The chief of the Virginia Department of Highways and Transportation has rejected a request by Prince William County officials to have a state-financed regional commuter rail study include the feasibility of extending Metrorail from Springfield to Lorton.

But regional transportation planners say they may be able to find other avenues by which the county's transportation problems can be studied.

The regional commuter rail study, which is being prepared by the Metropolitan Council of Governments (COG) at the state highway department's request, will examine the costs of implementing and operating commuter rail service from Fredericksburg to Alexandria and from Manassas to Alexandria using existing railroad facilities.

The request for expansion of the study was made by Del. David G. Brickley (D-Prince William) and Kathleen K. Seefeldt, chairman of the Prince William Board of County Supervisors. Both say they are concerned over increasing highway commuter traffic in the county and lack of funds.

Brickley and Seefeldt had asked Highway Commissioner Harold C. King to expand the final $50,000 phase of the study to examine a wider range of options than those originally considered. The new options include the extension of Metrorail from Springfield to Lorton, a "light" rail system paralleling existing railway lines and an improved express bus service to complement them.

"We have to make sure these people have a way of getting to work," Brickley said. "It would be a lot cheaper to connect with Metrorail at Lorton or to use a light rail system than to serve commuters on existing railway lines."

But King turned down the request, saying in a recent letter to Brickley that "broadening the scope of the study at this time would not be compatible with the completed first two phases and could thereby jeopardize the completion of phase three."

King said, however, he would have Richard C. Lockwood, the department's representative on COG's Transportation Planning Board, "request that the program committee place the discussion of a wider range of options" on the planning board agenda. The 24-member board is comprised of state and local government officials.

Lockwood has since done so and the policy-oriented program committee has referred the matter to the board's technical committee. It will be discussed July 8.

"Our technical committee will discuss how best to handle this request," COG Transportation Planning Director Al A. Grant said. He said the committee will consider "options for long-haul commuter travel and what form of study can be used to look at them."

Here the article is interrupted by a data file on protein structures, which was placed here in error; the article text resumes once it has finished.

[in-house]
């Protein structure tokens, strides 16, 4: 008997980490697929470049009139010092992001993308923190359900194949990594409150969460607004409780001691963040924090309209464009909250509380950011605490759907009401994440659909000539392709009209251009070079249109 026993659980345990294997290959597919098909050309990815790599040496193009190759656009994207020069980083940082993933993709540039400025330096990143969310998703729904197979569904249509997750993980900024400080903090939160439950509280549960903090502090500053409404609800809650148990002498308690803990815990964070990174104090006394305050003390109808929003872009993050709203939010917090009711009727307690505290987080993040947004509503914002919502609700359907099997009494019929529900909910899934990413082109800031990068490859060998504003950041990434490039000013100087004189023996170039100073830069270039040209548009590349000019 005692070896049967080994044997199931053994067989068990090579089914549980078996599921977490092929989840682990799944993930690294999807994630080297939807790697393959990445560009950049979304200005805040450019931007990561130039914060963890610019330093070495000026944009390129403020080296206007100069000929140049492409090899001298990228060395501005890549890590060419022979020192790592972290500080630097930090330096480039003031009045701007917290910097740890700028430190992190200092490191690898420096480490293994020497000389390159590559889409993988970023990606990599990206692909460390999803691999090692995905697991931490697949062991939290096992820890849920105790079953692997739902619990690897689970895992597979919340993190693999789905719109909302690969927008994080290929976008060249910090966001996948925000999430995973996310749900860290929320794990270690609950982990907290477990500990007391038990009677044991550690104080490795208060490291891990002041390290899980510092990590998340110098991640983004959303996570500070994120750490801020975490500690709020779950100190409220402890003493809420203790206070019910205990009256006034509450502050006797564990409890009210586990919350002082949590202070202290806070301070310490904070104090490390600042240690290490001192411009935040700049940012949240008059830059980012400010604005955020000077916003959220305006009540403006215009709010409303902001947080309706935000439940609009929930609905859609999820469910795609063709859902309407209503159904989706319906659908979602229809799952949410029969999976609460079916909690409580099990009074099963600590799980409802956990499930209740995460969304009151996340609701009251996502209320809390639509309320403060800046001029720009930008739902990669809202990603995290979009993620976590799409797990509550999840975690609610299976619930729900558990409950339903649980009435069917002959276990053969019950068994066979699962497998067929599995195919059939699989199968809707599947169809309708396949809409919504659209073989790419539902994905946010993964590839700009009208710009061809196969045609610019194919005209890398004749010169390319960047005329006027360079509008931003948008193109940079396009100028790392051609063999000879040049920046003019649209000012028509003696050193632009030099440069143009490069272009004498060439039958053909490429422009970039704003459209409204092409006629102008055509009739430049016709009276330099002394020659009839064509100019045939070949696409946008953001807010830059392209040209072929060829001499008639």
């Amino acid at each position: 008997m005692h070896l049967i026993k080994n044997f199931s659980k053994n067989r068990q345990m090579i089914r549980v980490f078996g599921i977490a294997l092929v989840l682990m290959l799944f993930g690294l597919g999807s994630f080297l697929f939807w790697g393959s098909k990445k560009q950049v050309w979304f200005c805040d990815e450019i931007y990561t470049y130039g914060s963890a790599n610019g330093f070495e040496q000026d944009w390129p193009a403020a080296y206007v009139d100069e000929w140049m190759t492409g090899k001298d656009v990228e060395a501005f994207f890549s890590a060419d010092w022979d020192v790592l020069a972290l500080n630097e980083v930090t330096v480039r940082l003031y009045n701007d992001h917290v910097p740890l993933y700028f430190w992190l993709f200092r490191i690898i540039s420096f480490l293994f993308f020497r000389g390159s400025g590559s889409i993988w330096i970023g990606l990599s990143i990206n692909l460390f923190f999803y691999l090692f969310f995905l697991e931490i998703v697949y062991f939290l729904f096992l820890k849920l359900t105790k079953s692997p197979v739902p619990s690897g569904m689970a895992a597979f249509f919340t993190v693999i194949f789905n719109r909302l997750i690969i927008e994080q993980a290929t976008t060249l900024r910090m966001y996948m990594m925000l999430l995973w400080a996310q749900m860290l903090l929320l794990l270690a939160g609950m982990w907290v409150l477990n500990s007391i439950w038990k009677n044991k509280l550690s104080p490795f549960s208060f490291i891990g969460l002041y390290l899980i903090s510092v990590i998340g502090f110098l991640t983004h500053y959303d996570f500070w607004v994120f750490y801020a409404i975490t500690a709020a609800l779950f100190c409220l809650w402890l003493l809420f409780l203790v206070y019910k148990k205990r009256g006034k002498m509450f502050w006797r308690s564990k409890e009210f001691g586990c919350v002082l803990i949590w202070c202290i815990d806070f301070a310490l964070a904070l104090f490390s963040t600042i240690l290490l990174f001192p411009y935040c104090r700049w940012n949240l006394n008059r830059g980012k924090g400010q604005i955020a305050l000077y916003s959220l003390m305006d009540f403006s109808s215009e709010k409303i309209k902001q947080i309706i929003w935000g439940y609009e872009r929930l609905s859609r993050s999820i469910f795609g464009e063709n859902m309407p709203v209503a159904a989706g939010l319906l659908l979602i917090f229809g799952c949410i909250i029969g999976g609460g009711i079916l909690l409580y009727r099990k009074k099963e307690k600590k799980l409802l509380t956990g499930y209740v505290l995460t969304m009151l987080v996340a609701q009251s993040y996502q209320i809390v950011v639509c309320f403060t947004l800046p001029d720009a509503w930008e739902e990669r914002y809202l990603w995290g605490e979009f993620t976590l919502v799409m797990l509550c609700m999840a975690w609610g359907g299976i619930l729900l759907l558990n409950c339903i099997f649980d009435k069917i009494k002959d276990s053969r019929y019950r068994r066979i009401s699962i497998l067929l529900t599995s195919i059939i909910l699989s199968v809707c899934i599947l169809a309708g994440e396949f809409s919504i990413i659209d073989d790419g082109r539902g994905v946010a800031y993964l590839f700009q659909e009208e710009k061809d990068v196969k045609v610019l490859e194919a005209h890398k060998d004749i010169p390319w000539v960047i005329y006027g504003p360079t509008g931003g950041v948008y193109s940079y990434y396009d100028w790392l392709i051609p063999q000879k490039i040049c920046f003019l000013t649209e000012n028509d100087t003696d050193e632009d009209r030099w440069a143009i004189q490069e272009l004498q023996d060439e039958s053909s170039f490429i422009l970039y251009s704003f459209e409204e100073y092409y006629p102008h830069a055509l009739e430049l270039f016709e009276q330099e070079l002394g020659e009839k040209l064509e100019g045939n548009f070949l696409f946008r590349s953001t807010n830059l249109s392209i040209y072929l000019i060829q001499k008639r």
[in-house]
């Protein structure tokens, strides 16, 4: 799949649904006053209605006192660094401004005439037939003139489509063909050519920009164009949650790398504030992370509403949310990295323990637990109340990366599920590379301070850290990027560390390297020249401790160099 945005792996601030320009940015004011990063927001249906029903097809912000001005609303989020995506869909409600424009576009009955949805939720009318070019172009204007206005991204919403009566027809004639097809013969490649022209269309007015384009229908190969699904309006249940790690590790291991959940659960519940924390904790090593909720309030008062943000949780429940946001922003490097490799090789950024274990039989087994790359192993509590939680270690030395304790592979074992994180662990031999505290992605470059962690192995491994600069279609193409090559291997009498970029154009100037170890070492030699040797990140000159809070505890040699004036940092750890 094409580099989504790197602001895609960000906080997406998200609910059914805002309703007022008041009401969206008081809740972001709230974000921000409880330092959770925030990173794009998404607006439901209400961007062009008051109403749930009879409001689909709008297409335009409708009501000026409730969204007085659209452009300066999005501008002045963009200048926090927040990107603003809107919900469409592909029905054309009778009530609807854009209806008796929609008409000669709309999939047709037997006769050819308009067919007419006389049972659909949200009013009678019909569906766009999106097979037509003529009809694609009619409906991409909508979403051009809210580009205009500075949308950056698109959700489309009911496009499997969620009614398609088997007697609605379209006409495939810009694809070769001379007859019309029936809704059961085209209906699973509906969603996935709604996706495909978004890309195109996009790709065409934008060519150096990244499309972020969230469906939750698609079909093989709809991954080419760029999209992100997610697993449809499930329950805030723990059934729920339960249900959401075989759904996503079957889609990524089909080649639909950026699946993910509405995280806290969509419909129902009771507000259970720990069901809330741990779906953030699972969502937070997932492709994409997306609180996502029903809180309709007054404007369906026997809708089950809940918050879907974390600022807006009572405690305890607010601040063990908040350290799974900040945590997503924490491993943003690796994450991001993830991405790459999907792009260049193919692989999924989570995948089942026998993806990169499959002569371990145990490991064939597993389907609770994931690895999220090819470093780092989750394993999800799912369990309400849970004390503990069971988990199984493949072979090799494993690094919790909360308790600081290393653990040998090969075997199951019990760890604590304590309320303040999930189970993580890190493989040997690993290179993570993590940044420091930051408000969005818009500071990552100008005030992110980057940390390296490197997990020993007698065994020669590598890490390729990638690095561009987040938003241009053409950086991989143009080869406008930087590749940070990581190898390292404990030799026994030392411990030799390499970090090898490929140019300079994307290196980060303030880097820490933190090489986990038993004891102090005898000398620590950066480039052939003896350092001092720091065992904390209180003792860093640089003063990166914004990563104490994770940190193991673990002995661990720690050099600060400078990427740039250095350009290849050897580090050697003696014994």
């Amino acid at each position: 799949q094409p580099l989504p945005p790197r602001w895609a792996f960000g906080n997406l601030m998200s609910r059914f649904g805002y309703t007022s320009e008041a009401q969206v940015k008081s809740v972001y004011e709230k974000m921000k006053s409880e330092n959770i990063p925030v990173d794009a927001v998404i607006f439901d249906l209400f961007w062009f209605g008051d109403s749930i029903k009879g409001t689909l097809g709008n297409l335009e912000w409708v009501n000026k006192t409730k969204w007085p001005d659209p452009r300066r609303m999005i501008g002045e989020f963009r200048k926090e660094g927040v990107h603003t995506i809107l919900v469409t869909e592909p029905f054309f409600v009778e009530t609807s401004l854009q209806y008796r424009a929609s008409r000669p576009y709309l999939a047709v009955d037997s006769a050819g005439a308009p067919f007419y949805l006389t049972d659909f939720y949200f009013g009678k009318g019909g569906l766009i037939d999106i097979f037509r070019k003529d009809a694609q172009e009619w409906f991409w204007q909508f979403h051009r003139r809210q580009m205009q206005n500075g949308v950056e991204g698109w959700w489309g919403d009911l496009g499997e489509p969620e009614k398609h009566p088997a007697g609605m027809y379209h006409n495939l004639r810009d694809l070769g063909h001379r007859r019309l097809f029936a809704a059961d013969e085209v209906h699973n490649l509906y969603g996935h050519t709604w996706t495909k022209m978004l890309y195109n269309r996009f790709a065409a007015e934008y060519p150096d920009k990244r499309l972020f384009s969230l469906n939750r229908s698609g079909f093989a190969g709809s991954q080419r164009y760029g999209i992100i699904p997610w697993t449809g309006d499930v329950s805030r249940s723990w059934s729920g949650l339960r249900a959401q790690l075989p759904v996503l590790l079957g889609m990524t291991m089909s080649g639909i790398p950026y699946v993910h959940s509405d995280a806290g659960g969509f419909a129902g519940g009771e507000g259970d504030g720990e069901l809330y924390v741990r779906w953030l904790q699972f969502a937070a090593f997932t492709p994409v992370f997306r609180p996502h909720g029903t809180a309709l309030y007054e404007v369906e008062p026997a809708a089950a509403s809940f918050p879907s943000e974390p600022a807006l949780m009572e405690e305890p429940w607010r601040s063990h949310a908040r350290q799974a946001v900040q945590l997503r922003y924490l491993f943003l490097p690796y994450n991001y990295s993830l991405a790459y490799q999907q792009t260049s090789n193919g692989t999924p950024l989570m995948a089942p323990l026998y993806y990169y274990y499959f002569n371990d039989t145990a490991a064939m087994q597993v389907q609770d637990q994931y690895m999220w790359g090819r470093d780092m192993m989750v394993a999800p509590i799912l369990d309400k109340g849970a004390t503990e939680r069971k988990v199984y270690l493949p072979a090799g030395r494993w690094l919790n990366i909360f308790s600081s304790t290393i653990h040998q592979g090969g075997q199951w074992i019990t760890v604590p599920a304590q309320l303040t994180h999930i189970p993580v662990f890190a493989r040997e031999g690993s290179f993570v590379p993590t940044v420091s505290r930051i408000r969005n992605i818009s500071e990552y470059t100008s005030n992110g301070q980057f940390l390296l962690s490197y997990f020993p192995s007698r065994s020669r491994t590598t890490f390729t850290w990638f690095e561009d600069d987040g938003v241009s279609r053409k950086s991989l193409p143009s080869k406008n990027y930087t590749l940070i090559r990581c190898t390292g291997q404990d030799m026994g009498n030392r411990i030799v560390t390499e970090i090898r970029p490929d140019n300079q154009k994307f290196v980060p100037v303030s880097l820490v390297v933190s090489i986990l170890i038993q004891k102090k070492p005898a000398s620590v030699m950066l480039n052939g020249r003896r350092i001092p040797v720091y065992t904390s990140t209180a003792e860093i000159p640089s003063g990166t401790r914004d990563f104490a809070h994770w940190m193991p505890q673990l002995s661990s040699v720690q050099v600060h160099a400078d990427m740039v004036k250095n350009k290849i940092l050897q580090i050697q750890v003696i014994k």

Brickley, the General Assembly representative on COG's board of directors, said he was disappointed but not surprised at King's decision.

"The highway department is not one to be in favor of Metro and commuter rail, although they're better than they used to be," he said. Adding that not enough is being done to prepare for increased commuter traffic in the area, Brickley said, "We ought to be looking at plans for the year 2000."

He also said the first statewide commuter study since 1953, ordered by the General Assembly and completed in December 1982, focused on the use of car pools and van pools to the exclusion of other options.

Among the reasons "our roads are parking lots is the impossibility of widening routes 66 and 395 into Washington, the delay to 1989 for Metrorail service to Springfield and to 1987 in beginning phase-in of express lanes between Springfield and Dumfries," he said.

Prince William County has one of the fastest growing populations in the nation, nearly tripling in size between 1960 and 1980. Of the estimated 158,000 residents, more than 64,000 commute to work by private car. Another 2,100 use public transportation.

The COG commuter rail study estimates that had such rail service been available in 1982, commuters traveling to work along the Southern Railway line from Manassas would have numbered 1,800 and along the Richmond, Fredericksburg & Potomac Railroad line from Fredericksburg, 2,100 more. By 1990 those figures would have been 2,600 and 2,700, respectively, the study projected.

A sample one-way fare between Manassas and downtown Washington would be $1.50 by rail from Manassas to Alexandria and $1.10 by Metrorail from Alexandria to the District, making the daily cost of a round-trip commute more than $5 in today's dollars.

Usage estimates in the study reflect a fare structure that "results in 35-40 percent of operating costs being met by fare revenues," an indication that the commuter rail service would have to be subsidized.

But "VDH&T is prevented by state law from subsidizing rail operating costs," said William C. Jeffrey, an assistant transportation engineer with the department. "Therefore, those funds must be picked up by the localities."